WHO: A 7 year-old Card Bored Collector
WHAT: 1981-1982 O-PEE-CHEE Paul Coffey's RC
WHERE: A card show in an empty store front in a strip mall in Scarborough, Ontario.
WHEN: The summer of 1991
WHY: Because who didn't collect Hockey cards in 1991?
HOW: The roll of a dice
In 1991 my family took me to a local card show hosted by small stores and private collectors in the area. There were maybe 20 vendors crammed in an empty store front, in a strip mall next to a grocery store. The doors opened at 9am but I dragged my parents there for 7am because the flyer for the show stated that the first 10 people in line would get a "prize" and there was no chance I was missing out on the chance at a "prize". We were the first one's there, if my memory serves me well we were there before most of the vendors. When they finally open the doors my parents and I were presented with our "prize" a raffle ticket to play a dice rolling game.
The game was simple you rolled 6 dice and the sum of your roll got you a prize that corresponded with the total you just rolled. Obviously the bigger prizes were located in the harder to roll numbers and the junk prizes were located right in the middle. I was the first on through the door so I went to the game with my ticket and asked if I could take my roll. The guy took my ticket, handed me a cup with 6 dice in it and wished me luck.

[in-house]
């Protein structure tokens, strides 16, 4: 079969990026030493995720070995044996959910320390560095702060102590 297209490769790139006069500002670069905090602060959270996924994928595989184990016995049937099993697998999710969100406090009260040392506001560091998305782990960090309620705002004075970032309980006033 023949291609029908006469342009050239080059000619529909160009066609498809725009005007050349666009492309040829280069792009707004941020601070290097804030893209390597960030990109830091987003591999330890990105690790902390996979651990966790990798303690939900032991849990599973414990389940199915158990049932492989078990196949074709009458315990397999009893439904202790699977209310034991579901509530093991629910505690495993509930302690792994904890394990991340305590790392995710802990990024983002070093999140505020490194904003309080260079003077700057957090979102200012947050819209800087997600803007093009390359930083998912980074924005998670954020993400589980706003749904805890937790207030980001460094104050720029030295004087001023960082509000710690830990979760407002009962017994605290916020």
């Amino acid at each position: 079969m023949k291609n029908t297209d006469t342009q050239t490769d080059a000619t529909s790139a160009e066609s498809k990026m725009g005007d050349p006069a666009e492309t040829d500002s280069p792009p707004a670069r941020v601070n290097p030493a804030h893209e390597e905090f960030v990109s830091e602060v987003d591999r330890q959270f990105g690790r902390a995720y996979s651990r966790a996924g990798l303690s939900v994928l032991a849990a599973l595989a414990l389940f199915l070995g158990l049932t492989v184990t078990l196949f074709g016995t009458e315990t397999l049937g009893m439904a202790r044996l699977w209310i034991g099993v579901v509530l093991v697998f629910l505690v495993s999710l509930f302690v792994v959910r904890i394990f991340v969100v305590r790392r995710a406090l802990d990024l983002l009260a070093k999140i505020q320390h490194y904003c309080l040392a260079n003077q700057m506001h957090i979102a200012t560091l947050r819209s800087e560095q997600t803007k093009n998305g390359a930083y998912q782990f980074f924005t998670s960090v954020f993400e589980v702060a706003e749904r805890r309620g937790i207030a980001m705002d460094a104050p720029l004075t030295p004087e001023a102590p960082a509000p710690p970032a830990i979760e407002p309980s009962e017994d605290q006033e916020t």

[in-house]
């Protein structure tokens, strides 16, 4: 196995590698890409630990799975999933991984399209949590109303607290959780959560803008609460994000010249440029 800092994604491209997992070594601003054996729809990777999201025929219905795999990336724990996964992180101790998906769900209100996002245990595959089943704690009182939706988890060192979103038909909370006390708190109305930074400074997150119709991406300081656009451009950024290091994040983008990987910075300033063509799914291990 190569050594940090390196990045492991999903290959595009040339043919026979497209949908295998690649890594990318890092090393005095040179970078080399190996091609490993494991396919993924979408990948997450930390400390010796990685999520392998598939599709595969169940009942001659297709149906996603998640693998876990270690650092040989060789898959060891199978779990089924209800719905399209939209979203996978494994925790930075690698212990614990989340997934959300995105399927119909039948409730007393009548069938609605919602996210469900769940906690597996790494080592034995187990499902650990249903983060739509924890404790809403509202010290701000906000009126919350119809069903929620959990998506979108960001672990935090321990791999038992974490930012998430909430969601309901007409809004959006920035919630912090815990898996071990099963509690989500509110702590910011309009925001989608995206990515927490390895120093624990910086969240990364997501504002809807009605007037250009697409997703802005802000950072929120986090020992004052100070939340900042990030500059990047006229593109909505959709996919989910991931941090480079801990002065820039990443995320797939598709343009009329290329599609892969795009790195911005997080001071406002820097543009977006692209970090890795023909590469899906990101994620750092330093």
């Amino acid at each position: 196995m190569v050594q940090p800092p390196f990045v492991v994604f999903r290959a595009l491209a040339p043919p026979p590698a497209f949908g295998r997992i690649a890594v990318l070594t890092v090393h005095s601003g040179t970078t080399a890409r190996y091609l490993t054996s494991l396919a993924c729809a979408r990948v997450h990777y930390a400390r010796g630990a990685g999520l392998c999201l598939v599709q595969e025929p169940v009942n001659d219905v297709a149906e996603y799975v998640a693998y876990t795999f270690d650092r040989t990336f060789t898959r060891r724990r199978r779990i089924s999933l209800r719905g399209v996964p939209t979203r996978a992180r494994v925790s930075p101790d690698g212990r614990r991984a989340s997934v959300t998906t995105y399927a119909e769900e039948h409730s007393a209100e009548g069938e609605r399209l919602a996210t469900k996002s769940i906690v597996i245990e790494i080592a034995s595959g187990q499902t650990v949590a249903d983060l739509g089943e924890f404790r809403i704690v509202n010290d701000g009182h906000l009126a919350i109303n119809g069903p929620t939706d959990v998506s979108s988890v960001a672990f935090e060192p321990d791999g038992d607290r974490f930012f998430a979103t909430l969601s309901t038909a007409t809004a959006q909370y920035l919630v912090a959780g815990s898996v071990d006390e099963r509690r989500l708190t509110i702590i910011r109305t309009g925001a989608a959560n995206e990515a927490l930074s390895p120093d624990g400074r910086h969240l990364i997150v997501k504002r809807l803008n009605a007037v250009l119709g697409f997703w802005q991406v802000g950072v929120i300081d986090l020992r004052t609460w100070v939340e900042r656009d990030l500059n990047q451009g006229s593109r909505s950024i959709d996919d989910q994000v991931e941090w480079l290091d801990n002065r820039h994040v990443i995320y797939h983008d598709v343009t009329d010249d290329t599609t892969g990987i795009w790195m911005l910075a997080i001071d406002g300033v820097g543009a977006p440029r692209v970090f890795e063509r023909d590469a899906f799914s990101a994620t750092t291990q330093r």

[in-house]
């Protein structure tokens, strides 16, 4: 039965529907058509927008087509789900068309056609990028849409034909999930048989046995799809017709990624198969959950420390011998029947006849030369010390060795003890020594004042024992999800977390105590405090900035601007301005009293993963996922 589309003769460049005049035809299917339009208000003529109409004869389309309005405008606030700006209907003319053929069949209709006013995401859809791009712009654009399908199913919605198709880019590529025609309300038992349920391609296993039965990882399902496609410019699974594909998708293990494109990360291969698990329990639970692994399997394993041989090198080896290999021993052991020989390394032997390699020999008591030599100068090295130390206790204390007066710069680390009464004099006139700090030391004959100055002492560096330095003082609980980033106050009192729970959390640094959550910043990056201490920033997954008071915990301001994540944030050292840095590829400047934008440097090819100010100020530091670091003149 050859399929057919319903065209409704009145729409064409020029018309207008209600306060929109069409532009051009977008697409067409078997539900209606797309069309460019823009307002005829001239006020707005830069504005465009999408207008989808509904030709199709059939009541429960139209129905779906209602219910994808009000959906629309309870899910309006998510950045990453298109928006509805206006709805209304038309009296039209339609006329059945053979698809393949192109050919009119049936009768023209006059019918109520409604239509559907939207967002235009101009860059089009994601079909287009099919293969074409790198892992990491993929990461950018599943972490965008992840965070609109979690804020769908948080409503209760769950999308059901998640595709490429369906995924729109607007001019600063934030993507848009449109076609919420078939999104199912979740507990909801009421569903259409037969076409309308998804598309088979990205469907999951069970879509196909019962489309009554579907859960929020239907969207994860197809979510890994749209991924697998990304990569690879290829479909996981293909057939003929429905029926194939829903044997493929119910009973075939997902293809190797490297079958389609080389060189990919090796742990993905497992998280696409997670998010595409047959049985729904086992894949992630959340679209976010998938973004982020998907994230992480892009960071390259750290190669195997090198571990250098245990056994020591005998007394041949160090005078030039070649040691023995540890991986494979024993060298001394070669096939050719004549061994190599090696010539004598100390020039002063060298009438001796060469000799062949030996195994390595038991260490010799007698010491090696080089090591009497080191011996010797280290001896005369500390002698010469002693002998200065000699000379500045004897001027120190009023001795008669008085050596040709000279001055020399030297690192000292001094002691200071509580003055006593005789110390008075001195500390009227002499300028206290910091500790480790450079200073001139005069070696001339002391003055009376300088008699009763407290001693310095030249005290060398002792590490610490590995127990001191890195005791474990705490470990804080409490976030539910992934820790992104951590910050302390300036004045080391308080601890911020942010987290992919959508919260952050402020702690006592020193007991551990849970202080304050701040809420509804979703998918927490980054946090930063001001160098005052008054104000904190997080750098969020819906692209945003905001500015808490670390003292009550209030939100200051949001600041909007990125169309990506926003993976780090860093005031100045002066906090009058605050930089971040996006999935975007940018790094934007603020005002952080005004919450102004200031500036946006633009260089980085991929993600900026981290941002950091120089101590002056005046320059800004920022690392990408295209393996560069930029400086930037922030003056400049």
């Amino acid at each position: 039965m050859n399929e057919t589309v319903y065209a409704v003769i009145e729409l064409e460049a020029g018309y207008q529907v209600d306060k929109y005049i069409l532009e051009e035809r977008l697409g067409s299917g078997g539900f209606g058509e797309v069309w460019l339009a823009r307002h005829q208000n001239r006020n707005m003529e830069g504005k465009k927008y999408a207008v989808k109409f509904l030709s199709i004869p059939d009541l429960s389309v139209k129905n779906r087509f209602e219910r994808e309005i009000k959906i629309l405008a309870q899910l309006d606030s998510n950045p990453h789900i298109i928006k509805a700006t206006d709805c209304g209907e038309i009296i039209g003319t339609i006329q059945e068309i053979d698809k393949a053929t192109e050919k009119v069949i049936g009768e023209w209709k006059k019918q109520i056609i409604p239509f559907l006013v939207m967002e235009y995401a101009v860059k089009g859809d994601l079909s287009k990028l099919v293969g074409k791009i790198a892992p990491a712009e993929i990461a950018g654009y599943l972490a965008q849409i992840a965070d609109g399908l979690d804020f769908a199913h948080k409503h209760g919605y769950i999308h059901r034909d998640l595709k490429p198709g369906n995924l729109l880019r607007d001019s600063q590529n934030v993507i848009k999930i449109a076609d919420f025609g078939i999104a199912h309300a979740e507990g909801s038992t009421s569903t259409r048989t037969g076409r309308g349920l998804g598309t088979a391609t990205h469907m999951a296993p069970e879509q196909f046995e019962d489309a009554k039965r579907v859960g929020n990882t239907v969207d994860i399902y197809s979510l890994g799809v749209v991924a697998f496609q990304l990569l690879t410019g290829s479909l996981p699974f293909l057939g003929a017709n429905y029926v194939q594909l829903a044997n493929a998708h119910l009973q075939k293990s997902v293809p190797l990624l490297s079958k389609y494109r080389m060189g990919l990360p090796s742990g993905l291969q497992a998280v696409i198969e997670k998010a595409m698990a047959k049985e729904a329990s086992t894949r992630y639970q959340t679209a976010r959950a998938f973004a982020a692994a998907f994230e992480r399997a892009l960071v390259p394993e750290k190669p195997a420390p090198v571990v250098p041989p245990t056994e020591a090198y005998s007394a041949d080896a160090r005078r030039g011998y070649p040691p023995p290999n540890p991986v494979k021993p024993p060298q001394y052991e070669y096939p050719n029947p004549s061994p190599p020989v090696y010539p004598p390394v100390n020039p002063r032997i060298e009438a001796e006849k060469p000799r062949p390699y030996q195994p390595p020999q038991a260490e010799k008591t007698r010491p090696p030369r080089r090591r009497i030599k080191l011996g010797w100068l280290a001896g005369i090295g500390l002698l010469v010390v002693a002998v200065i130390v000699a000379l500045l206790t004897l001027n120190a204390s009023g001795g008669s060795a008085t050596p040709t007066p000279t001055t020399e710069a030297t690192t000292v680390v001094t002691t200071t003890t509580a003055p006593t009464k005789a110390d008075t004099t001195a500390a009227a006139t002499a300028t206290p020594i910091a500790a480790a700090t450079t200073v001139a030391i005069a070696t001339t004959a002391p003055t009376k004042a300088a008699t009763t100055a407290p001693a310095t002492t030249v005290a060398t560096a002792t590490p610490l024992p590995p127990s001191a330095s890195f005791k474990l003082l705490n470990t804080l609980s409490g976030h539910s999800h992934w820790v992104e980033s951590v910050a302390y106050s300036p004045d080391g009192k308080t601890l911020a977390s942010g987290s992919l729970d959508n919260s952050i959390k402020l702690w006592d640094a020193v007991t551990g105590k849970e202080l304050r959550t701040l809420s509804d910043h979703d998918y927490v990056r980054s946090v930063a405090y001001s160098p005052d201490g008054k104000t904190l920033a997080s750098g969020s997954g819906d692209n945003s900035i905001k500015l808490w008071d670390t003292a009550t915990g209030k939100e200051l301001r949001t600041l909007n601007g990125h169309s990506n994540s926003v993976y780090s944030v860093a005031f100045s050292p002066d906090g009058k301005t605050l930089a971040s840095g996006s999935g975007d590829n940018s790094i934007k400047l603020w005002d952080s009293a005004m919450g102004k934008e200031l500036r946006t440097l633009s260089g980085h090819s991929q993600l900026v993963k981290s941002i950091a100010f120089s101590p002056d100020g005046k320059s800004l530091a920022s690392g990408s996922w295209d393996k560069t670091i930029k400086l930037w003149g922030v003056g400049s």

I shook the dice it the cup and rolled them across the table, six 6's. I rolled the highest number you could possibly roll. I was ecstatic. I was no more than 12 steps into the show and I just won a huge card at the time. The guy reluctantly handed me my prize in one of those massively thick screw down cases that looked like the card was embedded in diamond. I remember taking the card and feeling like a king. I remember the guy running the booth offering me 5 roles in exchange for the Coffey RC card and I declined. I was just the owner of a card with a book value in the three digit range and I couldn’t wait to show all my card collecting friends at school and my cousins.
What my parents would tell me later in my life was that the guy running the booth was no more than 18 and he that he was on the verge of tears when I won the Coffey. That card was his main draw and he was hoping the game would offset his costs of hosting the show and help him turn a profit. They also told me that they turned in their door prize tickets because “They felt bad for the kid.”
The Coffey rookie card will always hold a special place in my collection and my heart. Every time I win something be it a free coffee in Tim Horton’s roll-up the rim or a few dollars on a slot machine my family always tells me that I am lucky and use this story as a bench mark.